Brief comments on film by Amy.
Some old, some new.  Domestic films and foreign too.

No Man of Her Own (1950) — I am happy to start of this month’s Snaphots with something positive to say. No qualifiers, no exceptions, no “I liked this movie aside from the writing, directing and acting.” Of course, in order to achieve this state of cinematic bliss, I had to watch a movie that was over fifty years old. No Man of Her Own had me literally on the edge of my seat, breathless to know how it was going to end. If you haven’t seen much Barbara Stanwyck, who stars as Helen the hopeless unwed mother, you are missing out. If you need more inducement, this film is based on the novel by Cornell Woolrich who also authored Rear Window. No Man of Her Own is not especially deep, but its a great illustration of something that author Marilynn Robinson has said: “…one lapse of judgment can quickly create a situation in which only foolish choices are possible.” (Related recommendation: The Lady Eve for a more comic side of Stanwyck)

Robin Hood (2010) — You knew it was too good to be true with that first review, so this one brings us back to reality. I can’t say that I expected this movie to be good but I at least wanted it to be good. I feel an unexplainable desire to see Russell Crowe do well, kind of like the corner deli that isn’t very good but you still go there out of principle because you really like the owners. Two things in particular bother me about this film: First, why does Hollywood consistently cast actors in roles that they are just too old for? Are the pickings so slim we need to have twenty-five year olds playing high schoolers and fortyish “Maid” Marions? Second, here’s a thought: if you want to tell a modern story of liberated women and unconventional heroes, don’t set your film in the Middle Ages. Just a suggestion. All in all, this one was hardly worth the Redbox rental; I had to repeatedly stop folding laundry in order to fast forward the boring bits.

Babies — If you haven’t heard of this one, here is the basic premise: film crews capture the first year of four babies from four countries. No narration and very little dialogue. Just babies. I know it sounds boring and the last twenty minutes or so do drag a bit, but it is amazing how entertaining human beings can be even when they incapable of speech, or even of holding themselves upright. What is most intriguing about this film is that one naturally compares the varying parenting styles. The filmmakers allow you to see the beauty of each one without really judging. A truly well-done documentary, even if it is a little boring toward the end.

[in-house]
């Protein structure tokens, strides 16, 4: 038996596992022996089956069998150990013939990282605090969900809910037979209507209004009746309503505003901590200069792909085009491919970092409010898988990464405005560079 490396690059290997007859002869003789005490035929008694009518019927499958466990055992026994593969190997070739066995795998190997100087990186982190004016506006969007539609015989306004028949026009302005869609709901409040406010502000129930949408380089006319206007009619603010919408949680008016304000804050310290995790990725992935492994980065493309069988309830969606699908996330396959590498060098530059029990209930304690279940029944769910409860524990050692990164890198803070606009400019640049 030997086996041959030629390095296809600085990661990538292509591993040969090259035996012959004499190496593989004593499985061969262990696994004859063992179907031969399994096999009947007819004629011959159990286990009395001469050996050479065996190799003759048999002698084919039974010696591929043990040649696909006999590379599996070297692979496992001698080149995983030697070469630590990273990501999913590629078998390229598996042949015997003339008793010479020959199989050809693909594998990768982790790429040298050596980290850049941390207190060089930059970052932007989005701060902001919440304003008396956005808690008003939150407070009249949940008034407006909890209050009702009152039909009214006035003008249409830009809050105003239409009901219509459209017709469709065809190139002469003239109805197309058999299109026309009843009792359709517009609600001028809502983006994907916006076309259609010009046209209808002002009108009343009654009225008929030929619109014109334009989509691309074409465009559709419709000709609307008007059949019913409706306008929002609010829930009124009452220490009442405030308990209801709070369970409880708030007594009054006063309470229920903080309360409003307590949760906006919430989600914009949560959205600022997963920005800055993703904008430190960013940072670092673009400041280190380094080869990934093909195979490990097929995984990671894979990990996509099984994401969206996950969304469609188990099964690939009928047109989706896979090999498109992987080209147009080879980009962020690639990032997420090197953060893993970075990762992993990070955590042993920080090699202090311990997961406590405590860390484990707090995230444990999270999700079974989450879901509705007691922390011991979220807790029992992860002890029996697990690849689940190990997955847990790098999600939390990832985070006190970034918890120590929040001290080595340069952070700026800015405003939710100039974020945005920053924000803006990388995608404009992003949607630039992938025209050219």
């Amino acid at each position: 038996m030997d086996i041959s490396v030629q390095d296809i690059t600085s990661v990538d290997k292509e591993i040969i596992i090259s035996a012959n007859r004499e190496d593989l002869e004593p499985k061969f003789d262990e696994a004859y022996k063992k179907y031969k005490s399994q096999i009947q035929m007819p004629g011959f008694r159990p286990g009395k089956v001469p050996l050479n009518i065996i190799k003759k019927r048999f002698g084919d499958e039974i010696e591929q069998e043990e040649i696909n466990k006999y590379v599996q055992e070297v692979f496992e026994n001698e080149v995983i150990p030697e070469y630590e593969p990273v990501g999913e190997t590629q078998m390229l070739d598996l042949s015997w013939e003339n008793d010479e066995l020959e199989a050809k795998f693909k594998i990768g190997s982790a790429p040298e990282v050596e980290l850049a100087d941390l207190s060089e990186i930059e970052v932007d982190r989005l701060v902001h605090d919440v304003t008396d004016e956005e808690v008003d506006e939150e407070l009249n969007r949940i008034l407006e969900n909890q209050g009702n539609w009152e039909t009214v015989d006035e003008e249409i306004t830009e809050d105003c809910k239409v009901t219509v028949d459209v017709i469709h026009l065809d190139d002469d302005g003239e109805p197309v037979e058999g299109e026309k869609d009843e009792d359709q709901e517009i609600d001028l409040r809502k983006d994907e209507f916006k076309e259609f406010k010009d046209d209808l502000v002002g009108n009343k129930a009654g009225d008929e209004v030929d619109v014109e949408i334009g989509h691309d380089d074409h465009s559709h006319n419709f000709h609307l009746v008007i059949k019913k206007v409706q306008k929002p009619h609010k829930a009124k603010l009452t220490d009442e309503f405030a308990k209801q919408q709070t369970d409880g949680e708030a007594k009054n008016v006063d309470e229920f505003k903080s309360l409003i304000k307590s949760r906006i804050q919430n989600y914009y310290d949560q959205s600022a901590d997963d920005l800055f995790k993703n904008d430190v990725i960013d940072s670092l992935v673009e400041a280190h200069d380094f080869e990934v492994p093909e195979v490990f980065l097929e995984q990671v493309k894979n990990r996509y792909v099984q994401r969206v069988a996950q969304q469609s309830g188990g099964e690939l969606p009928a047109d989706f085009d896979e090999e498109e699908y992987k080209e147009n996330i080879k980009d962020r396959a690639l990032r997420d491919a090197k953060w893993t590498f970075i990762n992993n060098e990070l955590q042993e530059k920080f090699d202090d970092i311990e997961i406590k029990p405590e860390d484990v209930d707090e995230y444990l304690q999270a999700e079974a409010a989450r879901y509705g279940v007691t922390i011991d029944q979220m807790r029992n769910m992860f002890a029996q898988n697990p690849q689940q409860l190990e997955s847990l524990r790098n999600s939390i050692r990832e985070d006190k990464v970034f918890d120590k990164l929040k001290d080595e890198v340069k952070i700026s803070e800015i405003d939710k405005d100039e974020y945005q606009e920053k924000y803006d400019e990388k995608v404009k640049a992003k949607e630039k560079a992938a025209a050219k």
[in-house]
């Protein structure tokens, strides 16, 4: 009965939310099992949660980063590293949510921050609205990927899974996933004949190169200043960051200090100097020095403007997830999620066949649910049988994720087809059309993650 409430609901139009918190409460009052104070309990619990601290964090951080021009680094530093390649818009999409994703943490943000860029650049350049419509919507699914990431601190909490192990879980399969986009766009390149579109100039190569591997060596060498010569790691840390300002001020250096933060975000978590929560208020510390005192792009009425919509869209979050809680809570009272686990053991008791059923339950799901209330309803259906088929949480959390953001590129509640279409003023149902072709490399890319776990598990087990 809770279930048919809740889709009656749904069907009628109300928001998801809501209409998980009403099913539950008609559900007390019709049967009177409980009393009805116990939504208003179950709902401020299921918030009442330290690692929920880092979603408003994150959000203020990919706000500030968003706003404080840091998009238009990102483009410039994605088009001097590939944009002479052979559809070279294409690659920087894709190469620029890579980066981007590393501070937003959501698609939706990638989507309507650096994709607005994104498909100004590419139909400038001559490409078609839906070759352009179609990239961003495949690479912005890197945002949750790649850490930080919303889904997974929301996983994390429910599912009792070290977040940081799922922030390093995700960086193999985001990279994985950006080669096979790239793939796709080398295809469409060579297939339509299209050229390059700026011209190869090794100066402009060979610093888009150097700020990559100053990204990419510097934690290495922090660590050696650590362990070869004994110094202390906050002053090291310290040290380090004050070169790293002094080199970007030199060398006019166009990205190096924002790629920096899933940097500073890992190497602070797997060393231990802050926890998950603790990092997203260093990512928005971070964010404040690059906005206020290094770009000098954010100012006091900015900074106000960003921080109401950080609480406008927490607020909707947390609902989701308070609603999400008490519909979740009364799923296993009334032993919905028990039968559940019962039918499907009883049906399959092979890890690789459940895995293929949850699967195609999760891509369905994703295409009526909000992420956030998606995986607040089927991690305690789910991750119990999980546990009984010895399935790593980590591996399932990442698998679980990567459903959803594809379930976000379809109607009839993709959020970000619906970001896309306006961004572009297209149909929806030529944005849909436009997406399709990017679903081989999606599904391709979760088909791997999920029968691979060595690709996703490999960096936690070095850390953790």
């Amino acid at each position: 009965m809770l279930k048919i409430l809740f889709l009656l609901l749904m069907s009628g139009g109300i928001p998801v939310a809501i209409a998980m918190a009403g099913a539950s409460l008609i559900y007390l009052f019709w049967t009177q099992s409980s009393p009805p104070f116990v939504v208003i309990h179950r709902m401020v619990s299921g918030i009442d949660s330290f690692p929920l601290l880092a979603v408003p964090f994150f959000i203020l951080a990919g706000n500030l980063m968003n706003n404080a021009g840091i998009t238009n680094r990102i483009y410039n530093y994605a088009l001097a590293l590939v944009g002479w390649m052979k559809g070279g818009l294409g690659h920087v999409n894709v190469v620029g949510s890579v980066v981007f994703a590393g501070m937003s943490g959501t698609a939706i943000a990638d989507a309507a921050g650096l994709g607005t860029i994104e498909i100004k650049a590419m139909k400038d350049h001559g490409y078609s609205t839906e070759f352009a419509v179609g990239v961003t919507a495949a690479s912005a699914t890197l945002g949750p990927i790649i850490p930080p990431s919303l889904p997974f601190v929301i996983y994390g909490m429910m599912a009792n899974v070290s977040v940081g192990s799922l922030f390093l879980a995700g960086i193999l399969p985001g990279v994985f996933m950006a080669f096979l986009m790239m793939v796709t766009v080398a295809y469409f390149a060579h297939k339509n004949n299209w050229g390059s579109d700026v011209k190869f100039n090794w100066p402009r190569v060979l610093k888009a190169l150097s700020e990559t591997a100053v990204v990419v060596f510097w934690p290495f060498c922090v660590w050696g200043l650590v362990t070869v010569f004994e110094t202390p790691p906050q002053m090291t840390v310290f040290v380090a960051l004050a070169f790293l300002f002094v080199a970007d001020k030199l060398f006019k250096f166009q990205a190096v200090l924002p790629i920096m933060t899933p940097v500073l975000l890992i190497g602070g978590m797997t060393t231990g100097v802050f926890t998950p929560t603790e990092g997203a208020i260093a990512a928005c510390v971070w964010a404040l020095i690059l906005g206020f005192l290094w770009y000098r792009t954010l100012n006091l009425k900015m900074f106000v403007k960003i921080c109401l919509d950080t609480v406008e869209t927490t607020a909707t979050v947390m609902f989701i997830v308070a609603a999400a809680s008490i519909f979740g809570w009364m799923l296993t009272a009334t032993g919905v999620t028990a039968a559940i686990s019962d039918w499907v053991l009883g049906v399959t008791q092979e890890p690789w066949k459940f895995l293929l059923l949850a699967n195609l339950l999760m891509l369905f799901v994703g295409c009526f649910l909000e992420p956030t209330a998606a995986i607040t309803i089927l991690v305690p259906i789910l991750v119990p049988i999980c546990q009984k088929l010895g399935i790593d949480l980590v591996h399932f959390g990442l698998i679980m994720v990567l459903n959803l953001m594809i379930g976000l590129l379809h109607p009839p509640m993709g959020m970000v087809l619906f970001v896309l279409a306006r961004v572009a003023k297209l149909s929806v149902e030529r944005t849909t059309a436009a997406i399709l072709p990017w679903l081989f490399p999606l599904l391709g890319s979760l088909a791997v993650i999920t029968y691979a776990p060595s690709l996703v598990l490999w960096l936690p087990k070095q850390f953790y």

Mentions: I Love Lucy: one of the boys recently discovered the show. I had forgotten how funny it is. The Endurance: fascinating documentary of Antarctic explorers trapped in an ice flow and their struggle to return home.


4 Responses to “Snapshots”


  1. layla

     

    i took your advice and watched “no man…” captivating film. even one of my self-proclaimed b&w film-haters (child age 12) hung around long enough to see this through to the end. now i want to watch rear window. again. for the 37th time. i should just buy a copy for myself.

    Reply
  2. Thomas Hunter

     

    I think that Russell Crowe cast as Robin Hood fits within the bounds of the historical tradition of Robin Hood. Much as the recent Star Trek movie sought to “reboot” the series by introducing fresh takes and concepts on an old, and perhaps weary, storyline.

    All the knowledge we have of Robin Hood has been developed and romanticized over 800 years of history. Very little is known about the original man, except that he was known a a murderer and a man “of the knife.” Much as the game telephone twists the truth from person to person, so has the legend of Robin Hood evolved over the ages. Conceivably, the filmmakers could take even bigger steps away from the story, although they did want to stay within the realm of recent re-tellings of the tale.

    I have a question about what leads you to believe that the story of the Robin Hood movie centers around the idea of a liberated woman and unconventional heroes? I see those themes within the movie, but how do those themes not fit with the time period?

    Reply
  3. Amy

     

    My beef with Russell Crowe and Cate Blanchet is that I think they are too old for the roles. Maybe I am ageist. As to the themes of “liberated womanhood” and “unconventionality” I just don’t see a woman of the Middle Ages being as assertive as Blanchet, as modern as Crowe or say Friar Tuck. I dislike the insertion of current attitudes into historic settings. Perhaps if the makers had gone on full-blown satire like
    A Knight’s Tale, I would have liked it more.

    Reply
  4. layla

     

    i wish i could just see the 90’s version of robin hood for the “first time” all over again. to be caught up in the drama and fantasy. if i were to view it again now, i would scrutinize it heavily on so many levels, i would squash all pleasure right out of it. kevin costner was just about the dreamiest hero a 15/16-year old girl could swoon over…

    Reply

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